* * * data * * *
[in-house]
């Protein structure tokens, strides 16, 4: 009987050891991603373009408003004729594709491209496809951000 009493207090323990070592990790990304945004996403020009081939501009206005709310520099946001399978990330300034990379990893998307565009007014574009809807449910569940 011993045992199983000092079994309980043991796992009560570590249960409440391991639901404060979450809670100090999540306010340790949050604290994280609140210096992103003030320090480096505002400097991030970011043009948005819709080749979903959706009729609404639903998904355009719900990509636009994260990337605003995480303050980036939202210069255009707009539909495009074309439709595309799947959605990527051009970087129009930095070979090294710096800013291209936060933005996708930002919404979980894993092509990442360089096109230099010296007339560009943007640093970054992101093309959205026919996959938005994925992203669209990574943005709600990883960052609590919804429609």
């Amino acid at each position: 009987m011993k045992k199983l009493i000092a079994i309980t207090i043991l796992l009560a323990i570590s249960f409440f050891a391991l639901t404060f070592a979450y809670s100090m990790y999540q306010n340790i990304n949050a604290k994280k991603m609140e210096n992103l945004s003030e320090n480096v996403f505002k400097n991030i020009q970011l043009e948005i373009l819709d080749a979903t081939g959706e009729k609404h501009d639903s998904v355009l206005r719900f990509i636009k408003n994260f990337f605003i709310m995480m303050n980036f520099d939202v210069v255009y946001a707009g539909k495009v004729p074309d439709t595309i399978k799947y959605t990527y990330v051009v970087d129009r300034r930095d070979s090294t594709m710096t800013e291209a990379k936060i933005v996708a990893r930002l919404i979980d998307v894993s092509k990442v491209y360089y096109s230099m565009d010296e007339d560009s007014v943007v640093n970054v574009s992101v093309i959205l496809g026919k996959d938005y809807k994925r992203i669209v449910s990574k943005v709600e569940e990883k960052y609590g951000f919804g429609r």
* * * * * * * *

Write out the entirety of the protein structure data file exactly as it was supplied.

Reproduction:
[in-house]
């Protein structure tokens, strides 16, 4: 009987050891991603373009408003004729594709491209496809951000 009493207090323990070592990790990304945004996403020009081939501009206005709310520099946001399978990330300034990379990893998307565009007014574009809807449910569940 011993045992199983000092079994309980043991796992009560570590249960409440391991639901404060979450809670100090999540306010340790949050604290994280609140210096992103003030320090480096505002400097991030970011043009948005819709080749979903959706009729609404639903998904355009719900990509636009994260990337605003995480303050980036939202210069255009707009539909495009074309439709595309799947959605990527051009970087129009930095070979090294710096800013291209936060933005996708930002919404979980894993092509990442360089096109230099010296007339560009943007640093970054992101093309959205026919996959938005994925992203669209990574943005709600990883960052609590919804429609």
């Amino acid at each position: 009987m011993k045992k199983l009493i000092a079994i309980t207090i043991l796992l009560a323990i570590s249960f409440f050891a391991l639901t404060f070592a979450y809670s100090m990790y999540q306010n340790i990304n949050a604290k994280k991603m609140e210096n992103l945004s003030e320090n480096v996403f505002k400097n991030i020009q970011l043009e948005i373009l819709d080749a979903t081939g959706e009729k609404h501009d639903s998904v355009l206005r719900f990509i636009k408003n994260f990337f605003i709310m995480m303050n980036f520099d939202v210069v255009y946001a707009g539909k495009v004729p074309d439709t595309i399978k799947y959605t990527y990330v051009v970087d129009r300034r930095d070979s090294t594709m710096t800013e291209a990379k936060i933005v996708a990893r930002l919404i979980d998307v894993s092509k990442v491209y360089y096109s230099m565009d010296e007339d560009s007014v943007v640093n970054v574009s992101v093309i959205l496809g026919k996959d938005y809807k994925r992203i669209v449910s990574k943005v709600e569940e990883k960052y609590g951000f919804g429609r």